However, such is the unpopularity of the decision to attack Syria—with polls showing only 20 percent support—that May could not risk reconvening Parliament before the event even if Corbyn once again gave his right-wing a free pass.

On Sunday, Corbyn told the BBC’s Andrew Marr that he favoured a “war powers act” that would constitutionally force future UK governments to seek approval from Parliament.

May’s woes are made worse because the handful of Tory MPs who insisted that Parliament was given a vote are influential figures.

Julian Lewis, chair of the House of Commons defence committee, said last Wednesday, “When we are contemplating military intervention in other people’s conflicts, Parliament ought to be consulted.”

Ken Clarke, the longest-serving MP, warned of the dangers of a move to authoritarian rule, stating, “In a modern parliamentary democracy, you’ve got to have parliamentary approval if you have a planned policy decision to launch a military attack of any significant size. All this stuff about invoking the royal prerogative so that on treaties or going to war the Cabinet is a kind of autocracy is, I think, extremely dangerous.”

Clarke was responding to the focus placed by May, Foreign Minister Boris Johnson and others on the recent nature of the 2003 precedent and insistence that the prime minister must reassert her constitution prerogative. But Blair was forced to take this step because of the massive opposition to war against Iraq and widespread scepticism in the “dodgy dossiers” about “weapons of mass destruction” cooked up to sanction war.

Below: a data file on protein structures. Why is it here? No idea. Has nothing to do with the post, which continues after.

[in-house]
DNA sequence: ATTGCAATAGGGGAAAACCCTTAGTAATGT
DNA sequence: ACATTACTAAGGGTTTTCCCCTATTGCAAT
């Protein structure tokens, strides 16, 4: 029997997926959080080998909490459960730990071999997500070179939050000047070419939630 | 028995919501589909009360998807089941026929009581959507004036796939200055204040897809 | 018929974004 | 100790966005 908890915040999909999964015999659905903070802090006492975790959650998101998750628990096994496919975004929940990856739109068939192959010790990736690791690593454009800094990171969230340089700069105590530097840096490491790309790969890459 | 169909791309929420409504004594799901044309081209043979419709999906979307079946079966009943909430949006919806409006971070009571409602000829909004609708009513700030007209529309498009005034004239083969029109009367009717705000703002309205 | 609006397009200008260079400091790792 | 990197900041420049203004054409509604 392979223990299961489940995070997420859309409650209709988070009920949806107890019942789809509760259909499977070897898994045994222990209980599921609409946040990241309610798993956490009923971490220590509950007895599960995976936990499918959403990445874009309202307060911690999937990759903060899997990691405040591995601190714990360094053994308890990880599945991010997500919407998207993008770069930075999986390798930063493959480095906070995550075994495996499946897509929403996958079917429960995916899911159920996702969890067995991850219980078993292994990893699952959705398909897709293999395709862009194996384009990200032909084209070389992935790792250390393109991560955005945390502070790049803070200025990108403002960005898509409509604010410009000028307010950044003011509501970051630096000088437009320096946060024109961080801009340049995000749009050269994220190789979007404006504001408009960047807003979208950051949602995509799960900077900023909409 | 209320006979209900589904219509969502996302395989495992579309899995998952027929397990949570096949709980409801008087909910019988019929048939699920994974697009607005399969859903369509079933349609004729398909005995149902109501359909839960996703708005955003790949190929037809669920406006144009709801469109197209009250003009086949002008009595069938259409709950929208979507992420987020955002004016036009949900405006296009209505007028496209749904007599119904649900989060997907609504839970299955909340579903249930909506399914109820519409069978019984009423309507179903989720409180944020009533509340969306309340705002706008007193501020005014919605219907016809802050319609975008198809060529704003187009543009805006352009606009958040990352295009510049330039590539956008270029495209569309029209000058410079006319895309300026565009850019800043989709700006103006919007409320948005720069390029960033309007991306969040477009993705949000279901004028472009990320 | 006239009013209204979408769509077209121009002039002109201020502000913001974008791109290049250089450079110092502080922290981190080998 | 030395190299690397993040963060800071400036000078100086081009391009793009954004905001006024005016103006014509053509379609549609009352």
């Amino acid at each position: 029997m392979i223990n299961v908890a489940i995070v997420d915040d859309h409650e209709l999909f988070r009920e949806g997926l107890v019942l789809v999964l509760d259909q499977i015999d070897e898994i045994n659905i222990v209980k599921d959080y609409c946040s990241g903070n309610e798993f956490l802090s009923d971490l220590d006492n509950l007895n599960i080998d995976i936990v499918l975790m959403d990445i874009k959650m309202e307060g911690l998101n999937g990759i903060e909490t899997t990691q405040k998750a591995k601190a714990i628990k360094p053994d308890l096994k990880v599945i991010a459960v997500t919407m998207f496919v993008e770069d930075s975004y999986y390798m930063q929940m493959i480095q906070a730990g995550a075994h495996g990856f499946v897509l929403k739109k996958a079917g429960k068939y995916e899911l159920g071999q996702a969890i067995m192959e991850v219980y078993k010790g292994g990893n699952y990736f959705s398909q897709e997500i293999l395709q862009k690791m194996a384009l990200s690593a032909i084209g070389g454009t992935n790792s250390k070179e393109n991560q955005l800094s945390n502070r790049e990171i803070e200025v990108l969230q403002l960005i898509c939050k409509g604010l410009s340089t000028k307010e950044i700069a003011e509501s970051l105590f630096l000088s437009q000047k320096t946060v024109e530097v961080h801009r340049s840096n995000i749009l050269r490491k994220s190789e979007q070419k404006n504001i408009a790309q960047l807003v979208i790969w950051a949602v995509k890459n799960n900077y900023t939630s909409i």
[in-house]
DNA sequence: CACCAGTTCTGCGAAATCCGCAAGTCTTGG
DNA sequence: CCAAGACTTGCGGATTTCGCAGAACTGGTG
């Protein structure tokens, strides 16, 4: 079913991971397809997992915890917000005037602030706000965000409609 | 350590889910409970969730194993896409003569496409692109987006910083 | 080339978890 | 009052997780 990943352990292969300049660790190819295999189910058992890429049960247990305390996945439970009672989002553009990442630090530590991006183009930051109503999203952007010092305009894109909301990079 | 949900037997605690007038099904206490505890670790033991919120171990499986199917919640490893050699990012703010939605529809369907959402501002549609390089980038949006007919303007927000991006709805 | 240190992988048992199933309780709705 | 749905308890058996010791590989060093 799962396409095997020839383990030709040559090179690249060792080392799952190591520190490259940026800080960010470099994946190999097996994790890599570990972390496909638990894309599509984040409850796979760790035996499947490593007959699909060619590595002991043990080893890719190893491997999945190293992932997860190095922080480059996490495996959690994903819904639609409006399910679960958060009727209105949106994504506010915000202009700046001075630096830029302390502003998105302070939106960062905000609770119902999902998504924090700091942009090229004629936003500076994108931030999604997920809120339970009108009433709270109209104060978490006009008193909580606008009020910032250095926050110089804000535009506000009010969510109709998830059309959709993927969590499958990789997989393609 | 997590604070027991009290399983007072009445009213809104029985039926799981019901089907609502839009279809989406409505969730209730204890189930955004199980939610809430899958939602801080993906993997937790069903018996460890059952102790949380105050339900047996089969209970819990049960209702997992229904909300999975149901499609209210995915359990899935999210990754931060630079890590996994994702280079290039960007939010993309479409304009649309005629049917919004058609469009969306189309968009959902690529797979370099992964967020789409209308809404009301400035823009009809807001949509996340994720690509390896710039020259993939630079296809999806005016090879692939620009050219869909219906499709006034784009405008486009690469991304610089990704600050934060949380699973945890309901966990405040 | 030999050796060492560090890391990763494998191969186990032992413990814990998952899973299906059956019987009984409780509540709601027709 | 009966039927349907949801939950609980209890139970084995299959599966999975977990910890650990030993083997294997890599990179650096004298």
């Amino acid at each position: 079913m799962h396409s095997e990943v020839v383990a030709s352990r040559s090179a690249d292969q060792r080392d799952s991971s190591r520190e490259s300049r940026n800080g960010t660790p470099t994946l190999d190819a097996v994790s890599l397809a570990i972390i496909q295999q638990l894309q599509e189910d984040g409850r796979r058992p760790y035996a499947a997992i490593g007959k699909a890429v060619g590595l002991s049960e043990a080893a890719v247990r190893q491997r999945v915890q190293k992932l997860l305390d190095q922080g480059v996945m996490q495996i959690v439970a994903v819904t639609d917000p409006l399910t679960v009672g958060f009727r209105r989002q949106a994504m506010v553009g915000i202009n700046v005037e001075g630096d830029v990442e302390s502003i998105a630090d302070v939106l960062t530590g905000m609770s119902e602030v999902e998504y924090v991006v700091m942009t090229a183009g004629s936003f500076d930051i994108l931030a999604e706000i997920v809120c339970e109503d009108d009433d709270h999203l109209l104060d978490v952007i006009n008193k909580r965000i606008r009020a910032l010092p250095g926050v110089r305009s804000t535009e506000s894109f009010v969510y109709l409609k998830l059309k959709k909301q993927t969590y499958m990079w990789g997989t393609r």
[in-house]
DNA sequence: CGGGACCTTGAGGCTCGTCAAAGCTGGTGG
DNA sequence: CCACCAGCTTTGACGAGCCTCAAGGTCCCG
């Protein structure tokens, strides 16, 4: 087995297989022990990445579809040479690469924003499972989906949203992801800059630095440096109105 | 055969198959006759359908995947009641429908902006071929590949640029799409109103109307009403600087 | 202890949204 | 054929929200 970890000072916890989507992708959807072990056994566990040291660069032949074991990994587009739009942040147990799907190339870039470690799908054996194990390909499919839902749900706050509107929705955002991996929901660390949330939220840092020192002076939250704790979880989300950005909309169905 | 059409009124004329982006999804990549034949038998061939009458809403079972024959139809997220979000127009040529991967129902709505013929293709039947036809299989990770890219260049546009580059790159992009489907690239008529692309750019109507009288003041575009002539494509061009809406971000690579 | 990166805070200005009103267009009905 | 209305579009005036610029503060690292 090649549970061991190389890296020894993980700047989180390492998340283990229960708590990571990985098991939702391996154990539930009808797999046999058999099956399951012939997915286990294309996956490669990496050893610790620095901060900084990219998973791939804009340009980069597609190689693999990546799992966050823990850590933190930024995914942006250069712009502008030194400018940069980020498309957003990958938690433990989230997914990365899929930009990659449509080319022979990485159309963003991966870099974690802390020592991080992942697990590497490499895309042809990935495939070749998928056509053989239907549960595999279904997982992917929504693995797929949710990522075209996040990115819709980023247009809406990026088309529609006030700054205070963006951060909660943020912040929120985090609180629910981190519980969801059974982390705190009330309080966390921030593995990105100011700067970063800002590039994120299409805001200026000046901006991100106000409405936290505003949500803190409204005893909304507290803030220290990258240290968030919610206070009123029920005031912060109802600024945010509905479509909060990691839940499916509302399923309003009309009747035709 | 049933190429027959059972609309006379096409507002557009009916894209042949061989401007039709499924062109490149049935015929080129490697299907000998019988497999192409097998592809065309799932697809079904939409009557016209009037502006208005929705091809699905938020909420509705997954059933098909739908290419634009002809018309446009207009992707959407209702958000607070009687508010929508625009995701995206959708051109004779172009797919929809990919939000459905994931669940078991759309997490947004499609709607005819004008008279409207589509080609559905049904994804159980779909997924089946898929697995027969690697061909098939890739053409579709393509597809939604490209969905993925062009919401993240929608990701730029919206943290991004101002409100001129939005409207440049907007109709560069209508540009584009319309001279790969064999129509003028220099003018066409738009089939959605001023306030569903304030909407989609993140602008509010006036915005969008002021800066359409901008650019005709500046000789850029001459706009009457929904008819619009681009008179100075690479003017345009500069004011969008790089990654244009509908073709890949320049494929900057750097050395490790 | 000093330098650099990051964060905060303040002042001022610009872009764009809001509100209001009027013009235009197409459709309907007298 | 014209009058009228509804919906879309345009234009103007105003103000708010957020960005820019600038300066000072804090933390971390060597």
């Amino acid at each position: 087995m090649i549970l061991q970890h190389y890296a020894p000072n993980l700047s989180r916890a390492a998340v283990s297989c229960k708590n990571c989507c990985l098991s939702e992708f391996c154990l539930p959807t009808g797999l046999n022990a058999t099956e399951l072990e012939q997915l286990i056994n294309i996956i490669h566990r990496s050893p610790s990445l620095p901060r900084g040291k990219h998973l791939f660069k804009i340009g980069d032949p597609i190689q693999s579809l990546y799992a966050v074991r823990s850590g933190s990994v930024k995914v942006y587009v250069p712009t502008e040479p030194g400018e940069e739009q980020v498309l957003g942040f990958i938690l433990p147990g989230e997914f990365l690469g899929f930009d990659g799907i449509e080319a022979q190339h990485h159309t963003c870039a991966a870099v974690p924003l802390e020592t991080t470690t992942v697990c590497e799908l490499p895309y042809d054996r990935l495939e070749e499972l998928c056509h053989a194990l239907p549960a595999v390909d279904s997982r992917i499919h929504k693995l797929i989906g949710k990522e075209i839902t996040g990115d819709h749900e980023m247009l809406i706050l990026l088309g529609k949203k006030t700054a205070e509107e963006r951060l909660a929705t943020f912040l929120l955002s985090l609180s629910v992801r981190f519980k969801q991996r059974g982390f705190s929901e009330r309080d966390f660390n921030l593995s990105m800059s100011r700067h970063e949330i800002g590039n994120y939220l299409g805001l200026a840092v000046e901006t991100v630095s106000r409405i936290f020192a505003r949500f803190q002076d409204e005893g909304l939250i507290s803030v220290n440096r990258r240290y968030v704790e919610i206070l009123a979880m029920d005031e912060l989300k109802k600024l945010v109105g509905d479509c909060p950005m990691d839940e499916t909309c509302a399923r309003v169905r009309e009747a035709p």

Opposition to war with Syria, bringing with it the danger of a confrontation with Russia, is equally universal as is disbelief in the claims that May is motivated by humanitarian concerns over the unproven use of chemical weapons in Douma.

Leading figures within the military also expressed dismay that the “evidence” justifying military stakes was nonexistent.

Just hours before the Saturday’s bombardment, Lord West, the former head of the Royal Navy, said, “I think we need unequivocal proof that this chemical attack was done by Assad’s forces. I’m not at all convinced at the moment we have unequivocal proof. All of the reports are coming from people like the White Helmets, who have a track record of actually doing propaganda for the opposition forces in Syria. The World Health Organisation reports are coming from doctors working in Douma who are also part of the opposition there.”

Major-General Jonathan Shaw, who commanded UK forces in Iraq in 2006, asked during an interview on Sky News, “What possible motive could have triggered Syria to launch a chemical attack at this time and this place? You know, the Syrians are winning! And don’t take my word for it—take the American military’s word for it!”